Newly Poor In Nevada

Some middle-income families in Las Vegas are fighting off poverty in ways they never would have imagined. One woman recently found herself panhandling just to get her electricity turned back on.

ALEX CHADWICK, host:

This is Day to Day, I'm Alex Chadwick. People all over this country are struggling. They're struggling around the world. We have a story today from Nevada. This is a story of a chance encounter between two women. It was a moment that changed the lives of one family very much for the better. Producer Adam Burke has that story.

(Soundbite of children talking)

ADAM BURKE: Tuesday nights in the Laylow(ph) household can be pretty chaotic. The kids have done their homework, they've eaten dinner. And now they're supposed to be getting on to their chores, but, well, they're kind of doing chores.

Then, Denise Laylow gets home from her evening class. Once she's had a fried empanada, some lentils and beans, Laylow gets the kids moving.

Ms. DENISE LAYLOW: You go find your socks, so you're not looking for them in the morning. You go finish the dishes.

BURKE: Denise Laylow and her husband Dakkar(ph) have two daughters and a son. They're also raising three of her sister's children. For months, the two have been struggling to balance their finances. Denise was laid of a year ago from her cocktail waitress gig, and hasn't been able to find a well-paying job since.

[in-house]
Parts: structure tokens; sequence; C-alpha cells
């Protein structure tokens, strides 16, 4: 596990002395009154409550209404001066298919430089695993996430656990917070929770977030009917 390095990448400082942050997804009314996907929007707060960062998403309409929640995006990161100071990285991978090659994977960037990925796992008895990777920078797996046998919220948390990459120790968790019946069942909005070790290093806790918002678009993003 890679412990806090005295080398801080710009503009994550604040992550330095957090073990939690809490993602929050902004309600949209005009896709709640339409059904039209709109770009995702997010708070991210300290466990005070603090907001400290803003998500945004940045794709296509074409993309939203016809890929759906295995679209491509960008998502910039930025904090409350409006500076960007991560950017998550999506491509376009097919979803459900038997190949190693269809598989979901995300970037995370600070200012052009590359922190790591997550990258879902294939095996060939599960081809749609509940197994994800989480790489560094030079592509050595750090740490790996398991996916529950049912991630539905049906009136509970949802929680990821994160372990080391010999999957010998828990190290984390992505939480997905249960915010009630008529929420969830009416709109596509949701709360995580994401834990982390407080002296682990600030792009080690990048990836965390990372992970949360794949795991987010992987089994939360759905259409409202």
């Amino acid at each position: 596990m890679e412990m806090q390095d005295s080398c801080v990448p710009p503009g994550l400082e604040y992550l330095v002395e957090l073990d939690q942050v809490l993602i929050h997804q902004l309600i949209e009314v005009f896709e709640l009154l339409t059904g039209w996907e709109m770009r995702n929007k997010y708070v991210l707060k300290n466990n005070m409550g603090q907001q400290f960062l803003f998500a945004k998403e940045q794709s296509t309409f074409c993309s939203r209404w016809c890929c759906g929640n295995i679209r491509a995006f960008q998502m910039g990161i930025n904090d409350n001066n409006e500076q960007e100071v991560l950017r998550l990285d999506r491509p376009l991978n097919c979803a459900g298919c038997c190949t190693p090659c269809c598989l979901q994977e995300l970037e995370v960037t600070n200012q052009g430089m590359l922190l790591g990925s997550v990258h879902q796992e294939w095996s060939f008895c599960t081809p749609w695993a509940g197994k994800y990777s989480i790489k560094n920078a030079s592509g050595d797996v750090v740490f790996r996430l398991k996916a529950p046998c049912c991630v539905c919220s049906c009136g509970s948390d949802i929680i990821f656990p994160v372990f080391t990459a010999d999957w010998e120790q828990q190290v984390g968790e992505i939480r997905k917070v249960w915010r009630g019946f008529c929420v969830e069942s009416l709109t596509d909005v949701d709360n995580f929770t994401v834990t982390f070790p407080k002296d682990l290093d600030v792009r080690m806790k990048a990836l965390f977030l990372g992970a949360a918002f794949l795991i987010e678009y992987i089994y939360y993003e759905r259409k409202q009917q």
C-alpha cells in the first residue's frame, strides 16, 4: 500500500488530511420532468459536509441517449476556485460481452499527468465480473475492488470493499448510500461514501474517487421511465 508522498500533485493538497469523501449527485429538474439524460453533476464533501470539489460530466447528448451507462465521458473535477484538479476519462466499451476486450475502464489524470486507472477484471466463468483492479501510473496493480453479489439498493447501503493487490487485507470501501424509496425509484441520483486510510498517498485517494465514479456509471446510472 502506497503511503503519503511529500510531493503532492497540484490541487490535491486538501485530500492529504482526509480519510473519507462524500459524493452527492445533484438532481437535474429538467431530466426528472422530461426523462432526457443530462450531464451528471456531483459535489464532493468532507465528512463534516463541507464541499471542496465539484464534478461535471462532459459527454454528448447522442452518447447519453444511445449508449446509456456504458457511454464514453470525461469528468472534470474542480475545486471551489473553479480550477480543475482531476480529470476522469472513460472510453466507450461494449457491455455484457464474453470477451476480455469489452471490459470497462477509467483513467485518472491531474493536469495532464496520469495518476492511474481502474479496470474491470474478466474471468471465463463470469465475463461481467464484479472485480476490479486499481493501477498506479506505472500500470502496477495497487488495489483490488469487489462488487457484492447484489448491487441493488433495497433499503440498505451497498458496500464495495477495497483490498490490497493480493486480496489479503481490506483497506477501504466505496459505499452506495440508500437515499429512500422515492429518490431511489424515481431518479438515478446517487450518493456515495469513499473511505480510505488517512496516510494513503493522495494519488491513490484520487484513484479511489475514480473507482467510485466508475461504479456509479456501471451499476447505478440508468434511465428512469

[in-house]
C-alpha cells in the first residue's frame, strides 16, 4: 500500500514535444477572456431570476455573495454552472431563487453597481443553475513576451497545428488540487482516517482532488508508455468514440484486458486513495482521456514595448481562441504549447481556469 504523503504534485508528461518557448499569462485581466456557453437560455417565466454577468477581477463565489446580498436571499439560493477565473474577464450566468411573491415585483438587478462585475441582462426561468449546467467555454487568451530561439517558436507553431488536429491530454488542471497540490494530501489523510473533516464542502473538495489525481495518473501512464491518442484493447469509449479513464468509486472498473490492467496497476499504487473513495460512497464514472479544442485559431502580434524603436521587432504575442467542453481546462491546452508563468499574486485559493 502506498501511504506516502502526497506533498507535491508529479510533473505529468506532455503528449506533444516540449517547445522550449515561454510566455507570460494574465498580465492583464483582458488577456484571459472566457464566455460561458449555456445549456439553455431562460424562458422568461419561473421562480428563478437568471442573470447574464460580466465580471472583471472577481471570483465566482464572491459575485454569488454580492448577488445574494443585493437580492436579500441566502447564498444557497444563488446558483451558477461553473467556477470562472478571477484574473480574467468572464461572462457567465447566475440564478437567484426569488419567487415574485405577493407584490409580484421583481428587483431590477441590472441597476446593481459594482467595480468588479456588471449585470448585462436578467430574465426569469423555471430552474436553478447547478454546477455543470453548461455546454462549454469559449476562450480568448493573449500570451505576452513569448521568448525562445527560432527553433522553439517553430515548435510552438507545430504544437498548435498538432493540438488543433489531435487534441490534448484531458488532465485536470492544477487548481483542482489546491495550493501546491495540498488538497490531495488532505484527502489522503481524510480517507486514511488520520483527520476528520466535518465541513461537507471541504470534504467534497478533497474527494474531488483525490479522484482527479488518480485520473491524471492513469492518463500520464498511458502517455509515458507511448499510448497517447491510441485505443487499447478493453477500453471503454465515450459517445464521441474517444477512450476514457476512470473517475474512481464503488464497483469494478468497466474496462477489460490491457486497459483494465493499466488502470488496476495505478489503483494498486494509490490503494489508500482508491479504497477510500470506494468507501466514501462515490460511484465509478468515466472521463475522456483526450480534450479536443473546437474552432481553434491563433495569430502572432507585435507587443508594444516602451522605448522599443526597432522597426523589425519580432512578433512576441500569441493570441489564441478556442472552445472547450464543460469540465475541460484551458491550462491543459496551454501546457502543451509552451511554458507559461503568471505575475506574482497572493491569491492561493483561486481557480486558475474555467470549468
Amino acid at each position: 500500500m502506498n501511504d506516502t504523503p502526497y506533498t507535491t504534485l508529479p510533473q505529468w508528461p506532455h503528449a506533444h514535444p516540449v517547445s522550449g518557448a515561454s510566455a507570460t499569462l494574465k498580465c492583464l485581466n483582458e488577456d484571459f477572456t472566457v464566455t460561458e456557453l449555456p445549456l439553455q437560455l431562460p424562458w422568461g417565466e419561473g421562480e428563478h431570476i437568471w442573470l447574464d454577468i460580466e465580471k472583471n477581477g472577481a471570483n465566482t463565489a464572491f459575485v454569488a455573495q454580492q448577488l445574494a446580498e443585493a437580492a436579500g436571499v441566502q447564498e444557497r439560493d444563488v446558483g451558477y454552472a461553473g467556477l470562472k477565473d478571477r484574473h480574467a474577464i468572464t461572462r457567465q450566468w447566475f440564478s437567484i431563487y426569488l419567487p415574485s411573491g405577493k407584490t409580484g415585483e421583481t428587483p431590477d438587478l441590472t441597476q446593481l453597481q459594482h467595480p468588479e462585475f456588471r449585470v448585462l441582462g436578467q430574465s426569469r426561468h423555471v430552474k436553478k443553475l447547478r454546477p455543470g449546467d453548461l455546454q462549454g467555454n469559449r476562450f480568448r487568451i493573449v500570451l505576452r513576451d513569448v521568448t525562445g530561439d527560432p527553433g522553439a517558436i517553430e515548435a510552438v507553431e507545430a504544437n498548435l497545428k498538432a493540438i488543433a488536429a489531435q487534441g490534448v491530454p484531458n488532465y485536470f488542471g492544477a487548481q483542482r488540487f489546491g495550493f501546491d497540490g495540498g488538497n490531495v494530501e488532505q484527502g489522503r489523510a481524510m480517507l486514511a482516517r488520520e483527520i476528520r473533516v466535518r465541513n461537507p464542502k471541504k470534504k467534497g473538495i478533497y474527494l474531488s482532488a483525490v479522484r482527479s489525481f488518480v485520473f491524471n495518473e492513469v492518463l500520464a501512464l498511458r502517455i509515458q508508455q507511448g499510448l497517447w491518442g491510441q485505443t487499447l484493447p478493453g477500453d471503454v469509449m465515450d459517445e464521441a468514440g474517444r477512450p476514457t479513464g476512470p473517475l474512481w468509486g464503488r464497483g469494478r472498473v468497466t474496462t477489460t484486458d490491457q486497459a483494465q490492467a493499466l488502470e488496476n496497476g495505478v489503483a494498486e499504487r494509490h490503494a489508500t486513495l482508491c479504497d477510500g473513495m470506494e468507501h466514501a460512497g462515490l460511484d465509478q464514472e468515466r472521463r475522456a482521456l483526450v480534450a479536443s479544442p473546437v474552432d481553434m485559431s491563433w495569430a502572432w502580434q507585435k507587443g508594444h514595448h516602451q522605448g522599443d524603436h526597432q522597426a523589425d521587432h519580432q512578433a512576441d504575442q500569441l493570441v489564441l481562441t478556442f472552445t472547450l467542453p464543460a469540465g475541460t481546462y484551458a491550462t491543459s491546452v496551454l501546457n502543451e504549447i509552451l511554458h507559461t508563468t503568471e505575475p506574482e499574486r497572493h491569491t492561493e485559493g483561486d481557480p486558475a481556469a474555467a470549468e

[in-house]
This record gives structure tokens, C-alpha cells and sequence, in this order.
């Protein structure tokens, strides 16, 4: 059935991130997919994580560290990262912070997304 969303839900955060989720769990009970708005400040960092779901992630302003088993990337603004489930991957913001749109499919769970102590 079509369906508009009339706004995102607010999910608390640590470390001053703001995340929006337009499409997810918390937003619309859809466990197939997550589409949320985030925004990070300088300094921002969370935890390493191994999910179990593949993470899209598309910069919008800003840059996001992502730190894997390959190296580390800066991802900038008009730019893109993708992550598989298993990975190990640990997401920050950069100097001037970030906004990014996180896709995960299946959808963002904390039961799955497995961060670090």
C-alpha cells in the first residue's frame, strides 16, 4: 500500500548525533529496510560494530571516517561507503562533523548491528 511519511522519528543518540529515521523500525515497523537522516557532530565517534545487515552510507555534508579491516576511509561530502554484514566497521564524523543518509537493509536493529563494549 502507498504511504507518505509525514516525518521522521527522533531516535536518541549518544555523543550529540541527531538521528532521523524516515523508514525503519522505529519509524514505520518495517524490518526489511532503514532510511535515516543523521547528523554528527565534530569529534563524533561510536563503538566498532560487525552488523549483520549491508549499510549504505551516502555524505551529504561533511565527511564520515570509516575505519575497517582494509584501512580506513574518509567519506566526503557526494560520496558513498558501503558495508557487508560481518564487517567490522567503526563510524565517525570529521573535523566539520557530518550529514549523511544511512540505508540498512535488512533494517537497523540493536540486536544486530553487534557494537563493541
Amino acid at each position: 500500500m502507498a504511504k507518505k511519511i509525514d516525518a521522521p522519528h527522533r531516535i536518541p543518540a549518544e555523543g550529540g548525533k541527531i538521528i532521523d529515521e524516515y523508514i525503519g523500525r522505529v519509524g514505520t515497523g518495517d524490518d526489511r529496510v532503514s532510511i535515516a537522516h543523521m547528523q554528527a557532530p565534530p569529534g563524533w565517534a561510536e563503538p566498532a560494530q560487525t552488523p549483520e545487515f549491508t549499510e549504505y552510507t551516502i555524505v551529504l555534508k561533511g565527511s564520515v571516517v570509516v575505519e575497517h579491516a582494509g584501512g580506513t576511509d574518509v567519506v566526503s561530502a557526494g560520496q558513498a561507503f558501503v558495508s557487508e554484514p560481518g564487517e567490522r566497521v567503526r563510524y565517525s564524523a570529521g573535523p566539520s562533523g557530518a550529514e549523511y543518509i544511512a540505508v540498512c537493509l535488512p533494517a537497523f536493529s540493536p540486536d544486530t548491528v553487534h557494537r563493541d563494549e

Now, she's in school studying to be an electrician. Her husband recently started apprenticing as an iron worker, but his paycheck only covers the rent. They are drowning in a sea of bills.

Ms. LAYLOW: I have borrowed money from my brother, my mom, my grandmother, my in-laws.

BURKE: A few weeks ago, things got worse. And late one night, Denise couldn't sleep.

Ms. LAYLOW: The loan companies were calling me, asking me where is their money. My gas was going to be turned off. Our electricity had already been turned off for three days. The house was really hot, the kids were complaining, the laundry was getting backed up, the laundry was starting to smell. Most of our food went rotten.

BURKE: Laying there, Denise decided to take a radical step, one that she wouldn't even tell her husband about.

Ms. LAYLOW: The next morning after I got the kids off to the bus stop, I just made my sign on a piece of cardboard and I thought about what corner I was going to stand on, because I didn't want to stand in my neighborhood, because I didn't want no one to recognize me. I didn't want to be in any part of town where any of my family members or friends lived, because I didn't want them to drive by and see me.